“Chinese-made fentanyl is ending up on our streets and the human cost is real—over 29,000 overdose deaths in 2017 were fentanyl-related,” Smith said in a statement from his office, citing data from the U.S. Centers for Disease Control and Prevention (CDC).
Fentanyl, a synthetic opioid, is 100 times more potent than morphine and 50 times more powerful than heroin, according to the CDC. As little as two milligrams is considered a lethal dosage for most people.
And, according to a 2016 report by the U.S. Drug Enforcement Administration (DEA), there was a 79 percent increase in U.S. deaths related to synthetic opioids between 2013 and 2014; that trend has continued to climb. DEA published another report in September 2018, noting that the vast majority of illicit fentanyl-class substances and synthetic drugs coming into the United States are manufactured in China.
The new bill, named “Combating Illicit Fentanyl Act of 2019,” would require the departments of State and Treasury to jointly submit a report to appropriate congressional committees—such as the Foreign Affairs and Financial Services panels—to identify persons and Chinese officials “involved in the production of fentanyl and its trafficking into the United States.”
The measure calls on the U.S. president to impose financial sanctions against any identified individuals or to make them ineligible for visas or admission to the United States, under existing laws that grant the president such power.
The individuals could also be held accountable under the Global Magnitsky Act, according to the press release. Passed into law in 2016, the Act allows for sanctions against individuals who commit human-rights violations, including freezing their U.S. assets and barring them from entry to the United States.
“Our law enforcement agencies are doing all they can, but the Chinese government seems to have little interest in stopping the flow of this deadly substance across our borders. This bipartisan bill will help hold China accountable for its contribution to the opioid epidemic in our country,” Suozzi said in the release.
Smith said in an email to The Epoch Times that the Chinese regime allows fentanyl to be exported to the United States because it “is a weapon in an asymmetric warfare campaign.”
“Beijing has failed to police the production and trafficking of fentanyl that is killing Americans because it fits in with its long-term strategic objectives,” the congressman said.
The regime’s treatment of fentanyl directly contrasts with methamphetamine, Smith said. Methamphetamine is consumed domestically in China, and unlike fentanyl, is subject to strict enforcement.
This toleration of fentanyl clearly contrasts with methamphetamine, which is consumed domestically in China. Methamphetamine—but not fentanyl—producers and pushers are therefore subject to draconian crackdowns.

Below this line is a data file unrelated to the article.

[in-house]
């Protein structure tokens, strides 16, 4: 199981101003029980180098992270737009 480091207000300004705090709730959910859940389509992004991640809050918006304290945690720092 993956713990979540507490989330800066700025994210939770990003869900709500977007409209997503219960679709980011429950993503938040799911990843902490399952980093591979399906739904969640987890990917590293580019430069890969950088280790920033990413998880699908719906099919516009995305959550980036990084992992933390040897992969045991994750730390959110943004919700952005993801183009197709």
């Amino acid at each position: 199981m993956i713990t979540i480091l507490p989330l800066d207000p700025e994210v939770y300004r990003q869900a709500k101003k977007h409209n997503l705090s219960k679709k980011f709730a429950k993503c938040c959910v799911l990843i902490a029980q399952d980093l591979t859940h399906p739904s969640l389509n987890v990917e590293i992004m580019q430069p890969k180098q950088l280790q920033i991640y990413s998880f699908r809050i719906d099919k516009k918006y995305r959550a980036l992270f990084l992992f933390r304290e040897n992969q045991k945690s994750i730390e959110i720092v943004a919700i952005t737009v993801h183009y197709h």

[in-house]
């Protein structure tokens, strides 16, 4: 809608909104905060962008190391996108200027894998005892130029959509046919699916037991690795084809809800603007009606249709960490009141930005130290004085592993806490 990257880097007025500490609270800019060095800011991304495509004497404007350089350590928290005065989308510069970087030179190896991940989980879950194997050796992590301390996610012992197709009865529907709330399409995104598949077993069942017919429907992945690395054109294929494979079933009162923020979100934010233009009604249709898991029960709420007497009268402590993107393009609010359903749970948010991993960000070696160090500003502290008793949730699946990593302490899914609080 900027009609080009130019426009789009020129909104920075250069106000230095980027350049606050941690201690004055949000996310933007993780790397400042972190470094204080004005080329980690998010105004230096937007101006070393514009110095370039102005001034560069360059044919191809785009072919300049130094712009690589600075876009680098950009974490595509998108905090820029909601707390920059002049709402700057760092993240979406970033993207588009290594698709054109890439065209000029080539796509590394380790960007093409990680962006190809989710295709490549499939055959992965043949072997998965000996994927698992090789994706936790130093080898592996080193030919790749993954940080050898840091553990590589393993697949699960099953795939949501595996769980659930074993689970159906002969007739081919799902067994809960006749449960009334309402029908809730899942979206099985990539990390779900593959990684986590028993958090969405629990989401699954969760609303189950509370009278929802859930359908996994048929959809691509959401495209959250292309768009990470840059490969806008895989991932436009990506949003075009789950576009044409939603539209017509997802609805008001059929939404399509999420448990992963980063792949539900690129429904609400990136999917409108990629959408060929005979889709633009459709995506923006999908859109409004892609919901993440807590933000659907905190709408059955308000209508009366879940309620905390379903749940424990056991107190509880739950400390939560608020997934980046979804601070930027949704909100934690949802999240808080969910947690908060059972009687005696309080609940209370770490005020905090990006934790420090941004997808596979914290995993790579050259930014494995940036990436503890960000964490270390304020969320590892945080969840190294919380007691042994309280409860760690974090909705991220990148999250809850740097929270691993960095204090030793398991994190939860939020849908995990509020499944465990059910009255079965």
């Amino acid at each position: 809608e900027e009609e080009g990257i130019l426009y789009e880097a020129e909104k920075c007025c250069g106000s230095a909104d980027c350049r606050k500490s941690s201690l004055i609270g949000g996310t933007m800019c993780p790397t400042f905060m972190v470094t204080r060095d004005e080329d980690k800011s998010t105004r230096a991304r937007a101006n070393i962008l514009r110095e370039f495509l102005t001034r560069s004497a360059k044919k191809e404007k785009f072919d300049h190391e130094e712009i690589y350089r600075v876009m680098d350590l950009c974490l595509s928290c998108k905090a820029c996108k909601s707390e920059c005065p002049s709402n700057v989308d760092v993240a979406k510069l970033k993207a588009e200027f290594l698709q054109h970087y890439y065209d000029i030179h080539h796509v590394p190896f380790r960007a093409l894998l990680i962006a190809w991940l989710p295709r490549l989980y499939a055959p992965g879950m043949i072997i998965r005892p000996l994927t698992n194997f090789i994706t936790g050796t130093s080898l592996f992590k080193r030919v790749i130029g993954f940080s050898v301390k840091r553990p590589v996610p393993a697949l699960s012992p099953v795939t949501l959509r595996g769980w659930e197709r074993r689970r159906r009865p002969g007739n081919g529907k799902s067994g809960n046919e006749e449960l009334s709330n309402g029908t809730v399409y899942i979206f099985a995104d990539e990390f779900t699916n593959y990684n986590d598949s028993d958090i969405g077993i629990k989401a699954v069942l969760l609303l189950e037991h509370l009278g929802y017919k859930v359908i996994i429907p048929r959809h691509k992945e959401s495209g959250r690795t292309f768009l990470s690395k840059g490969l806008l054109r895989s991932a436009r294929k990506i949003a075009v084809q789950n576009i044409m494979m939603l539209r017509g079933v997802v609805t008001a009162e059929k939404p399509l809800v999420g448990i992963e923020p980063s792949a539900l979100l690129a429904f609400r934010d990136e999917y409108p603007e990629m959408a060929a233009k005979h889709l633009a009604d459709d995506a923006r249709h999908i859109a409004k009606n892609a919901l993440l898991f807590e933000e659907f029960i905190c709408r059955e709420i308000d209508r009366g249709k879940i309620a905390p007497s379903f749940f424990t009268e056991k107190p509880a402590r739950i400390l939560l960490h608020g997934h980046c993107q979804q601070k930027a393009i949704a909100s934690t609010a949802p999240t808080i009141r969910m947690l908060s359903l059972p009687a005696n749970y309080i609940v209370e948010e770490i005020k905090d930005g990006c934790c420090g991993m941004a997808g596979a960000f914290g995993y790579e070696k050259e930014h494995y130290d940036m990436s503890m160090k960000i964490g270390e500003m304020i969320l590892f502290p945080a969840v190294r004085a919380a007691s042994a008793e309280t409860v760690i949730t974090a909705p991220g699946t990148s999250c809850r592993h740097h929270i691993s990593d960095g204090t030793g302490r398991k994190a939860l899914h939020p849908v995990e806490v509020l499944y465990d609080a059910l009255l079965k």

U.S. experts have identified problems in China’s synthetic drug regulations: There is “deficient local drug inspection and enforcement capabilities, coupled with corrupt practices among local officials,” according to a February 2017 report by the U.S.-China Economic Security Review Commission (USCC), which is tasked to monitor the national security implications of Sino–U.S. trade.
In December 2018, Chinese leader Xi Jinping, while meeting with U.S. President Donald Trump at the G-20 summit in Argentina, promised to crack down on Chinese-made fentanyl. However, Smith pointed out that Beijing’s progress since has been minimal.
“We cannot allow this matter to become another Chinese empty promise—anyone involved in the production and trafficking of fentanyl must be held accountable,” Smith said in the release.
This isn’t the first time that U.S. lawmakers have drafted legislation to address the fentanyl problem in the United States. In February, Sen. Chuck Schumer (D-N.Y.) introduced the Fentanyl Sanctions Act, which called for the establishment of a commission to report on the flow of synthetic opioids from China and Mexico, as well as increase funding to law enforcement to combat trafficking of the drugs.
Schumer’s bill similarly contains measures to identify traffickers in China and deny them visas and access to U.S. banks.
In October 2017, Trump declared the spread of opioids, including fentanyl, a public health emergency, and vowed to stop the “flood of cheap and deadly” fentanyl manufactured in China from entering the country.
U.S. authorities have since stepped up enforcement, tackling several illegal fentanyl operations involving Chinese nationals.
In August 2018, Wang Bin, a Chinese living in Massachusetts, pleaded guilty to federal charges of distributing illicit drugs, including fentanyl, shipped from China.
That same month, Zheng Fujing and his father Zheng Guanghua, both from Shanghai, were charged for operating a criminal enterprise, importing drugs including fentanyl, and money laundering. The 2015 deaths of two Ohio residents were directly traced to fentanyl manufactured by the Zheng organization.
Drug traffickers have taken advantage of loopholes in the U.S. Postal Service to ship fentanyl purchases through the mail system.
“Traffickers can typically purchase a kilogram of fentanyl powder for a few thousand dollars from a Chinese supplier, transform it into hundreds of thousands of pills, and sell the counterfeit pills for millions of dollars in profit,” according to the July 2016 DEA report.
In October 2018, the White House announced that the United States would withdraw from the Universal Postal Union, noting that foreign shippers were being charged subsidized rates determined by the agency—making it cheap and easy for traffickers to ship fentanyl and other narcotics into the United States.